Review: Civil War Infantry Tactics by Earl Hess

by Fred Ray on September 18, 2016 · 4 comments

Civil War Infantry Tactics: Training, Combat, and Small-Unit Effectiveness

by Earl J. Hess

CW Infantry Tactics cover

Hardcover: 368 pages
6.1 x 9.4 inches
ISBN-10: 0807159379
ISBN-13: 978-0807159378
Publisher: LSU Press (April 13, 2015)

Earl Hess has added yet another tome to his ever-growing list of Civil War books. His latest is devoted to infantry tactics, which I must say has long been needed. It’s one thing to say that the 378th North Carolina advanced to the right with the 333rd Georgia in support, but what does that actually mean? What about an attack in column vs. one in multiple lines? How does a battalion column differ from that of a brigade? Mixed order? Fortunately the author explains all this and more in considerable detail. To put it another way, Hess has pored through the sometimes arcane drill books by Hardee, Gillem, Casey and rest so you don’t have to. Many re-enactors study their drill manuals and know small unit drill very well, but seldom if ever have the chance to operate beyond company strength, but Hess examines larger units (division and corps) as well.

While some of his previous books have been criticized for lacking illustrations, Infantry Tactics has author-drawn diagrams that clearly explain unit formations. The author follows up a description of a certain tactical formations by explaining when and why it would be used, and follows them with solid examples of them as they were used in combat. Not only that, he gives examples of how a good commander would vary his formation as he traversed the battlefield and the advantages of doing this.

Hess also addresses larger questions, such as whether or not “linear” tactics were obsolete. He observes that tactics remained such for a simple reason, “because they worked.” Given the limitations of the technology of the day and arms available, i.e. single shot, muzzle loading rifles, it remained a workable and proven system. Although dispersed skirmish tactics could be of great value in specialized situations, the basic calculus remained the same – to mass firepower you had to mass men, and that meant close ranks in linear formations. Similarly, while trained marksmen might open fire at extended ranges, the great mass of infantrymen waited for the enemy to close to within 100 yards or less to open fire.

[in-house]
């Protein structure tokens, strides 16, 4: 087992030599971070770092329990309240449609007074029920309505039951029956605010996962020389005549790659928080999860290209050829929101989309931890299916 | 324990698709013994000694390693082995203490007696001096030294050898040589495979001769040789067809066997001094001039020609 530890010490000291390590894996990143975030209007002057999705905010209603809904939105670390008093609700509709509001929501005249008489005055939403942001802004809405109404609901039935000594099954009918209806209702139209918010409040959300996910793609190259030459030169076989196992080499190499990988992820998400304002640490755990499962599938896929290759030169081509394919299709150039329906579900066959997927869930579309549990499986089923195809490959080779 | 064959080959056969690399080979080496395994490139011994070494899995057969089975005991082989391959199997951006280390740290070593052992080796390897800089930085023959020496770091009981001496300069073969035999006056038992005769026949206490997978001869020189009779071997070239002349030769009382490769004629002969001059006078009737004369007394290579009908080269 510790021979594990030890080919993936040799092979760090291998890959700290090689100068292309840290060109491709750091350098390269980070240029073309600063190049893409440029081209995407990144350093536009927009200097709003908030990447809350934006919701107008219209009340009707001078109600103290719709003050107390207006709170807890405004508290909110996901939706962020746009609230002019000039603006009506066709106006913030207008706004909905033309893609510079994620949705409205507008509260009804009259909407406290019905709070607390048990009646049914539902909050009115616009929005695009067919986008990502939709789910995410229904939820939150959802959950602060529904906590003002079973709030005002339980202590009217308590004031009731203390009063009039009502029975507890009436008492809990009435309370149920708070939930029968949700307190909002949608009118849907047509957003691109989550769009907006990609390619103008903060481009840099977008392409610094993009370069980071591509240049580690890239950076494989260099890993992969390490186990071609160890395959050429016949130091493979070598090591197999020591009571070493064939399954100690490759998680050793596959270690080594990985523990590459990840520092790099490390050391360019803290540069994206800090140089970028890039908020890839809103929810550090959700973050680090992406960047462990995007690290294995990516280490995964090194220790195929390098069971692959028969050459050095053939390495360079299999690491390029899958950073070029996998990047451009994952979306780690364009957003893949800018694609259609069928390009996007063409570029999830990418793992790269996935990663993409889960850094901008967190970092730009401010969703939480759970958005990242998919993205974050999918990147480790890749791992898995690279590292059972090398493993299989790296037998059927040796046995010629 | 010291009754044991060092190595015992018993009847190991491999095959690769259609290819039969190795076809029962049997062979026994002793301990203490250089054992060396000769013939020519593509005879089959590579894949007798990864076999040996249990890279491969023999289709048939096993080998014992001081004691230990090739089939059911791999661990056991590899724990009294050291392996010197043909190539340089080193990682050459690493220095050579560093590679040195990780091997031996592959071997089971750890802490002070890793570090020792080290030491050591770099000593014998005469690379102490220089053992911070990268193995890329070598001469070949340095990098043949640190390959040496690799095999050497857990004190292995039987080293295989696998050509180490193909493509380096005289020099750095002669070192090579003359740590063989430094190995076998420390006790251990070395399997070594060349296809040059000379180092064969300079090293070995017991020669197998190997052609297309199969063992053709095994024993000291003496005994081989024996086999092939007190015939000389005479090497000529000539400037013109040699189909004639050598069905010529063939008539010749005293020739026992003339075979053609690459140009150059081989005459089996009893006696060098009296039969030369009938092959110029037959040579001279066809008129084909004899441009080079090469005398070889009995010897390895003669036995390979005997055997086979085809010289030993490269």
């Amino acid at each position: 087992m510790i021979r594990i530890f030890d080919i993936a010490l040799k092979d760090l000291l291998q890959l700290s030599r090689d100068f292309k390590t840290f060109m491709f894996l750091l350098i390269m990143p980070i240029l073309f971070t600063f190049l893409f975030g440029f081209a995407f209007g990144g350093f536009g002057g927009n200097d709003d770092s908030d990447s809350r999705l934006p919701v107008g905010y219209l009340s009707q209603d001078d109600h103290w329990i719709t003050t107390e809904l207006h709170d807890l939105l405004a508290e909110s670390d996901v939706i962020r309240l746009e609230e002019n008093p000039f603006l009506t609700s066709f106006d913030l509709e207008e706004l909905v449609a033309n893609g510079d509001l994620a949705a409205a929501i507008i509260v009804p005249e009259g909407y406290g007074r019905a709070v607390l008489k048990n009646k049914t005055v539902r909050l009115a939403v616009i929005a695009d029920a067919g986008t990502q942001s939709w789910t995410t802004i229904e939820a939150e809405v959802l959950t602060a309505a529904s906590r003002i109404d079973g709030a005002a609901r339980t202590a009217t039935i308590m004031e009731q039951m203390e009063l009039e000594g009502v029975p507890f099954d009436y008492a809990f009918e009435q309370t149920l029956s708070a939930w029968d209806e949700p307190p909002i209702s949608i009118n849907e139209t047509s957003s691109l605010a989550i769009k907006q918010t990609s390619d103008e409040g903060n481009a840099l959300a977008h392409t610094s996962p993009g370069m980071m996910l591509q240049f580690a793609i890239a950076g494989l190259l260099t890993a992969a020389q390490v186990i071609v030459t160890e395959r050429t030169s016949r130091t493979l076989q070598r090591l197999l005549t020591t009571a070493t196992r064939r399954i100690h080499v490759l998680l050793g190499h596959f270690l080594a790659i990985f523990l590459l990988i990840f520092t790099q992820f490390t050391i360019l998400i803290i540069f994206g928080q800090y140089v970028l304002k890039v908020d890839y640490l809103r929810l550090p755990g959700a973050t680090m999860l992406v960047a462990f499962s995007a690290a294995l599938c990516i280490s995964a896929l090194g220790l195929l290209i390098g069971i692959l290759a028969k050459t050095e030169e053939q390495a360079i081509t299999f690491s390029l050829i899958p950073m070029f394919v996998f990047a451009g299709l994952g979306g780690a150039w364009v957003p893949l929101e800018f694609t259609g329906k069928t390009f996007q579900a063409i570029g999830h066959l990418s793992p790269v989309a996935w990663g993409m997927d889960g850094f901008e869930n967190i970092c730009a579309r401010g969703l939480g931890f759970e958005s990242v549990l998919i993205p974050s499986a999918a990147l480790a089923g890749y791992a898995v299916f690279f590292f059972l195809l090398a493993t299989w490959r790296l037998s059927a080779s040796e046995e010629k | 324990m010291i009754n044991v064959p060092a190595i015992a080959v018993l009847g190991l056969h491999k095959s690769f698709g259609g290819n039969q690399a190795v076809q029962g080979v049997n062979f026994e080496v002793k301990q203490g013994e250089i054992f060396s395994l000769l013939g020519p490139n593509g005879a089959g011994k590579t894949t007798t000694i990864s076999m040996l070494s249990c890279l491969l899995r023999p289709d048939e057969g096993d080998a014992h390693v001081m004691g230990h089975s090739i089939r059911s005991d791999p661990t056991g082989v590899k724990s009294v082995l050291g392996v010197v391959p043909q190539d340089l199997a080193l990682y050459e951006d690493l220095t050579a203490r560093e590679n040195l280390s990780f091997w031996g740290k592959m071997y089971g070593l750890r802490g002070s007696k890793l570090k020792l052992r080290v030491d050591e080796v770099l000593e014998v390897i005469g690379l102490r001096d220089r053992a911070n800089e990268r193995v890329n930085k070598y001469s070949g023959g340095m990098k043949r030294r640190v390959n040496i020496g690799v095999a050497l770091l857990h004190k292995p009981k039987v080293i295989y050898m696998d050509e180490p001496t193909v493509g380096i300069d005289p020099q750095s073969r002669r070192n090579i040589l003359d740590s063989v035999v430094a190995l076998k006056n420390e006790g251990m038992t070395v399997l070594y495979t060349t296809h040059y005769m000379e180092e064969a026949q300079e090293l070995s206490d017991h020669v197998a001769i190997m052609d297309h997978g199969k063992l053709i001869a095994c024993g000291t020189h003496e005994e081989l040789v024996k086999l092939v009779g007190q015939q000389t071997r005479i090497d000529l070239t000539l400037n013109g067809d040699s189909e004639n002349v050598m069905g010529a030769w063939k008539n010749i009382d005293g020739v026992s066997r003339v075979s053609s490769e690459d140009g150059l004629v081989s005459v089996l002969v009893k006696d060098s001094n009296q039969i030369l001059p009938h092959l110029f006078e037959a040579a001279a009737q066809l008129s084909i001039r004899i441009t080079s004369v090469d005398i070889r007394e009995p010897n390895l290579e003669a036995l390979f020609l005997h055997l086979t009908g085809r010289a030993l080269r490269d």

Hess also mentions skirmishing but does not emphasize it, even though he believes that the American conflict represented a sort of high point of technique. This however is probably a good idea since it could fill another volume. My own opinion is that the war saw a gradual loosening of the line of battle and that combat was shifted more and more to the skirmish line. He also does not have much to say about the use of earthworks in the second half of the war, but of course he’s already written three volumes on this. Nevertheless, it seems to me that a discussion of tactics might benefit from a close look at how these two trends affected the campaigns of 1864-65. I also think a closer look at the wooded American landscape might be in order.

Hess moves on through the 19th Century up until WWI, giving his take on the changes in infantry tactics, much of which I agree with. However, the book’s real strengths are in the sections on the Civil War. Naturally I do have some reservations about some parts of the book, for example my take on the Battle of Fort Stedman differs considerably from his. There are some mistakes, none of which materially detract from the value of the book. For example, he cites the use of Winchester repeaters at long range at the battle of Plevna in 1877, when in fact they were used at close ranges (under 200 yards) only, the long range fire being provided by the Peabody-Martini. He also characterizes both the French Chassepot and the Prussian Needle Gun used in the Franco-Prussian War as magazine rifles, when in fact both were single-shot paper cartridge weapons.

Overall I think this is a valuable (and long overdue) work that every serious student of the war should read and have on his bookshelf. Highly recommended.

{ 4 comments… read them below or add one }

Josh Liller September 19, 2016 at 9:04 pm

“Given the limitations of the technology of the day and arms available, i.e. single shot, muzzle loading rifles, it remained a workable and proven system.”

Does he address the psychological reasons for continuing to use linear tactics, especially with primarily volunteer soldiers?


Fred Ray September 20, 2016 at 6:32 pm

No, he doesn’t. There were other reasons as well — it was easier to command and police a line of battle where you could see everyone and where there were file closers to make sure no one left without permission.


art cook September 29, 2016 at 6:21 pm

my great great grandfather was naserth paquette surogen in 17th michigan infantry and my family history is at monroe county ,mich and email only!god bless america


Bruce Klem October 5, 2016 at 6:01 pm

Just wrote up a review for this book as well for The Civil War Round Table of Milwaukee. I read the book last month and I agree that it helps somewhat to clear up the reason for the tactics. Hess does a nice job in talking about the rifle musket non effect on tactics as well. Not a book for the average student but I agree it is a good addition to my library.


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